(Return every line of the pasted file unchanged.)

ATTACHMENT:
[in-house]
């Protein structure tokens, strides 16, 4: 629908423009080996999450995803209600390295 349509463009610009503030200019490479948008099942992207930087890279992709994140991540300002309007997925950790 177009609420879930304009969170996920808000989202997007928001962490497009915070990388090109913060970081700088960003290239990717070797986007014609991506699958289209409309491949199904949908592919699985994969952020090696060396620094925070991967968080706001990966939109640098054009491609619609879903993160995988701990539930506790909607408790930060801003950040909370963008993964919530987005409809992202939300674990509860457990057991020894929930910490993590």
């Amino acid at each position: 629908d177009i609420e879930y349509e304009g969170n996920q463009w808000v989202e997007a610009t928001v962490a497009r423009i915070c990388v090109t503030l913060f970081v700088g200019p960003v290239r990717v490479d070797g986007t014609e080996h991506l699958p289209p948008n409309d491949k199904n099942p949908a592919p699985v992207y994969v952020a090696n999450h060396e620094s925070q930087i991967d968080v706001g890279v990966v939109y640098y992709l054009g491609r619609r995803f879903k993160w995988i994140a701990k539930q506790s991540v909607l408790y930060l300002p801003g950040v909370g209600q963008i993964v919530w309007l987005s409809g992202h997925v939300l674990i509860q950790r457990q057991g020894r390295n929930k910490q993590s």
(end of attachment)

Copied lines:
[in-house]
């Protein structure tokens, strides 16, 4: 629908423009080996999450995803209600390295 349509463009610009503030200019490479948008099942992207930087890279992709994140991540300002309007997925950790 177009609420879930304009969170996920808000989202997007928001962490497009915070990388090109913060970081700088960003290239990717070797986007014609991506699958289209409309491949199904949908592919699985994969952020090696060396620094925070991967968080706001990966939109640098054009491609619609879903993160995988701990539930506790909607408790930060801003950040909370963008993964919530987005409809992202939300674990509860457990057991020894929930910490993590």
């Amino acid at each position: 629908d177009i609420e879930y349509e304009g969170n996920q463009w808000v989202e997007a610009t928001v962490a497009r423009i915070c990388v090109t503030l913060f970081v700088g200019p960003v290239r990717v490479d070797g986007t014609e080996h991506l699958p289209p948008n409309d491949k199904n099942p949908a592919p699985v992207y994969v952020a090696n999450h060396e620094s925070q930087i991967d968080v706001g890279v990966v939109y640098y992709l054009g491609r619609r995803f879903k993160w995988i994140a701990k539930q506790s991540v909607l408790y930060l300002p801003g950040v909370g209600q963008i993964v919530w309007l987005s409809g992202h997925v939300l674990i509860q950790r457990q057991g020894r390295n929930k910490q993590s």